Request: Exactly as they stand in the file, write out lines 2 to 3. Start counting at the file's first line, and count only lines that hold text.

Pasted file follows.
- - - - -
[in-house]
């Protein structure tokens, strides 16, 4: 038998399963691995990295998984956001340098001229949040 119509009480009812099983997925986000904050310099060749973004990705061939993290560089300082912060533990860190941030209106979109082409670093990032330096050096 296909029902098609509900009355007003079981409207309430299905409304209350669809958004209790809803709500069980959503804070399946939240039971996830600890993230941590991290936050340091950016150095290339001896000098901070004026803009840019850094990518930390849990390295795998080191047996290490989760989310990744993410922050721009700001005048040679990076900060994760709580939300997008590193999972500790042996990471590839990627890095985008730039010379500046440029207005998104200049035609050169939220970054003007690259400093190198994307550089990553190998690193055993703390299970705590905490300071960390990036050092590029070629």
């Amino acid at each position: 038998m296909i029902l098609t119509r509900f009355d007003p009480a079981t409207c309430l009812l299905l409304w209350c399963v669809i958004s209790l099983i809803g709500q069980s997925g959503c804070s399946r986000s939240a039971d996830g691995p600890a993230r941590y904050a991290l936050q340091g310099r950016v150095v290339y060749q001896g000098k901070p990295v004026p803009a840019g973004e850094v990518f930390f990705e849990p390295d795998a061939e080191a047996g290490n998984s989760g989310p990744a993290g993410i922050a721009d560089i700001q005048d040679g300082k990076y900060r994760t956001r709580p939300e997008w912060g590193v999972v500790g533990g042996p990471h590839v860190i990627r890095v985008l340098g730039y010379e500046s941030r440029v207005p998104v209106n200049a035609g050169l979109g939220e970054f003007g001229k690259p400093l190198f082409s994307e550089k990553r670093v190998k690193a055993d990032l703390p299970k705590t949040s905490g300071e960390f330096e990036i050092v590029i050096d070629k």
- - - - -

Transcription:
């Protein structure tokens, strides 16, 4: 038998399963691995990295998984956001340098001229949040 119509009480009812099983997925986000904050310099060749973004990705061939993290560089300082912060533990860190941030209106979109082409670093990032330096050096 296909029902098609509900009355007003079981409207309430299905409304209350669809958004209790809803709500069980959503804070399946939240039971996830600890993230941590991290936050340091950016150095290339001896000098901070004026803009840019850094990518930390849990390295795998080191047996290490989760989310990744993410922050721009700001005048040679990076900060994760709580939300997008590193999972500790042996990471590839990627890095985008730039010379500046440029207005998104200049035609050169939220970054003007690259400093190198994307550089990553190998690193055993703390299970705590905490300071960390990036050092590029070629």
């Amino acid at each position: 038998m296909i029902l098609t119509r509900f009355d007003p009480a079981t409207c309430l009812l299905l409304w209350c399963v669809i958004s209790l099983i809803g709500q069980s997925g959503c804070s399946r986000s939240a039971d996830g691995p600890a993230r941590y904050a991290l936050q340091g310099r950016v150095v290339y060749q001896g000098k901070p990295v004026p803009a840019g973004e850094v990518f930390f990705e849990p390295d795998a061939e080191a047996g290490n998984s989760g989310p990744a993290g993410i922050a721009d560089i700001q005048d040679g300082k990076y900060r994760t956001r709580p939300e997008w912060g590193v999972v500790g533990g042996p990471h590839v860190i990627r890095v985008l340098g730039y010379e500046s941030r440029v207005p998104v209106n200049a035609g050169l979109g939220e970054f003007g001229k690259p400093l190198f082409s994307e550089k990553r670093v190998k690193a055993d990032l703390p299970k705590t949040s905490g300071e960390f330096e990036i050092v590029i050096d070629k």